The structure, density and size of a soil’s particles influences its likelihood of erosion. Clay soils are the least erodible, sand and gravel the most. 

But clay soils have other problems: they are much faster to produce runoff due to poor infiltration, and this leads to the washing of fine particles and the siltation of streams. Sand and gravel do not travel like clay.

·     1 Point: A soil dominant in clay that has silt, sand and/or organic matter. 

·     2 Points: A sandy soil mixed with silt and organic matter. 

·     3 Points: A clay soil with little or no organic matter.

·     6 Point: Sandy soils with little or no organic material. Loose and gravely rock. 

Amount and Type of Activity 

Activity by animals and humans has a large affect on likelihood of erosion. The more activity, the more erosion. Tunneling animals, such as gophers and ground squirrels, are a threat to stability, more so if the fire has displaced their predators.

People neglect drainage systems and improperly clear landscapes, and both increase chances of erosion greatly. But even walking on a burnt landscape can slow its recovery; trampling lowers germinations rates, redistributes seeds, and crushes new seedlings.

o  1 Point: Animals and people walking on the site.

o  3 Points: Storm drains and gutters clogged. Tunneling and browsing animals lack predators and their populations are large. 

o  4 Points: An area that was cleared sometime before the fire, and never replanted, allowing shallow rooted opportunists to grow. 

o  6 Points: A barren landscape. Also, massive cuts into a hill and/or fill brought in on a slope.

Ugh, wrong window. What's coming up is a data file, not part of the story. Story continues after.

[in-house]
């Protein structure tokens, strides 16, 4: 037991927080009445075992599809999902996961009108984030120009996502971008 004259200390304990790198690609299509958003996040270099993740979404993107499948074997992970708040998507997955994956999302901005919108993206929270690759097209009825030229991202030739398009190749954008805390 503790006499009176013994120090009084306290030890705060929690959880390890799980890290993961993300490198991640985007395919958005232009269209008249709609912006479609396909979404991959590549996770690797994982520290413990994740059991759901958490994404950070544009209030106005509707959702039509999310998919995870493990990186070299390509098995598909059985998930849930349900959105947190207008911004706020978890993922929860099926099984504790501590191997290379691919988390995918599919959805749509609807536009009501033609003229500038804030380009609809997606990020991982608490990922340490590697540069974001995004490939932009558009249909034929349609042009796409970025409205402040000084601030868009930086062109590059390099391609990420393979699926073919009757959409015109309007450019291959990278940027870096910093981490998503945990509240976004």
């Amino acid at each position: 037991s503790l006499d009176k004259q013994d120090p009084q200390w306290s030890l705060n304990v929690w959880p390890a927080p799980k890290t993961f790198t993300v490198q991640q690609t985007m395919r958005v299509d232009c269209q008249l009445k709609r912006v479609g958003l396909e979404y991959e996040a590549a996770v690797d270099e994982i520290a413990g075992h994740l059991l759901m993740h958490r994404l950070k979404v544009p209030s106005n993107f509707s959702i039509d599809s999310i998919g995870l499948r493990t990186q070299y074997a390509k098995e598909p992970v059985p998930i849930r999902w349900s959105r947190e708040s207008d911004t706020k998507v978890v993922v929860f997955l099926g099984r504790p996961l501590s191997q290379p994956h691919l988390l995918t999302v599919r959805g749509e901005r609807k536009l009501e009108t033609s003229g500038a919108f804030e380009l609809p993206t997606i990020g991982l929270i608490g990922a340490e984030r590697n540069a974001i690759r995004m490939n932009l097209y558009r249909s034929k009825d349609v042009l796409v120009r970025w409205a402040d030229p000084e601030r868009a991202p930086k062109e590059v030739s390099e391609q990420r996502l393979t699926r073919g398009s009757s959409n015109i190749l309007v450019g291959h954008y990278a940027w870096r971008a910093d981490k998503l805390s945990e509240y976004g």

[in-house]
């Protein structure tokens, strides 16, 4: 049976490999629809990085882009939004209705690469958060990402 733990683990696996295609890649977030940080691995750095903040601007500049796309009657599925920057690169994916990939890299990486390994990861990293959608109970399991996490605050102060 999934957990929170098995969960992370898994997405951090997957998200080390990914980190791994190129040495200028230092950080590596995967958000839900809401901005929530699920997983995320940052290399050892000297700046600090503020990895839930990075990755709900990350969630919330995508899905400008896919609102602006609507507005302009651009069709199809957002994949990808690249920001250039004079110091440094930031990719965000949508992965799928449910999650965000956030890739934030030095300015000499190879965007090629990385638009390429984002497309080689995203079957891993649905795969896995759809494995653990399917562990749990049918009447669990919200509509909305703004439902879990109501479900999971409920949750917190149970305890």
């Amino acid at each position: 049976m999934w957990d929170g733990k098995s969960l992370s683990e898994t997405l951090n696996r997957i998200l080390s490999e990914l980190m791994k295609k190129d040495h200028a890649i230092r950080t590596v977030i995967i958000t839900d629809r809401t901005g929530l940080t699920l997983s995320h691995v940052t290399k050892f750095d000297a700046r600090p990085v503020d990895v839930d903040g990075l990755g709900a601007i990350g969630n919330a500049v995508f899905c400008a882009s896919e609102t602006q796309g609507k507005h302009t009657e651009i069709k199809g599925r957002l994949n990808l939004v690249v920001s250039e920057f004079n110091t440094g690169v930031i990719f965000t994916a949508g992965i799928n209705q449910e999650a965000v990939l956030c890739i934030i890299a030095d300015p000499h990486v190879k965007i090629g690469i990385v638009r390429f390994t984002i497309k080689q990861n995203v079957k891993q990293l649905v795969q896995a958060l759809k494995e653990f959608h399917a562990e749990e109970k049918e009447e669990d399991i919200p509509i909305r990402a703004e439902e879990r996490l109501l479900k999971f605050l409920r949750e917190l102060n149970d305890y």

Fire Intensity

A low temperature fire can cleanse and waken a dynamic landscape. A high temperature will do just the opposite—not much survives 2,000 degrees. 

Fire intensity not only affects a landscape’s rate of recovery, but also the amount of repellency a soil has. Hotter fires produce more repellency. This test assumes a fairly hot fire, slow recovery, and high repellency.

Offsite Water

Roadways, sidewalks, driveways and parking lots can sometimes deposit their runoff on surrounding properties. If your burnt landscape is receiving sheeting water, the risks of erosion are high.

o   0 Points: The site is not receiving sheeting water from nearby properties.

o   6 Points: The site is receiving sheeting water and it is flowing into the landscape.

Approximate Level of Risk

Between 6 - 13 points = Fairly Low Risk of Erosion

Between 14 - 20 points = Medium Risk of Erosion

Between 21 - 28 points = Fairly High Risk of Erosion

Between 29 - 44 points = High Risk of Erosion

* This test was developed in February 1996, after the Vision Fire in Pt. Reyes and Inverness, October 1995. It was developed in partnership with Robert Crowell of Cagwin and Dorward, a landscape architect and engineering firm in San Rafael, CA. This test is a fire-modified version of the Universal Soil Loss Equation, a nationwide standard developed for farmers.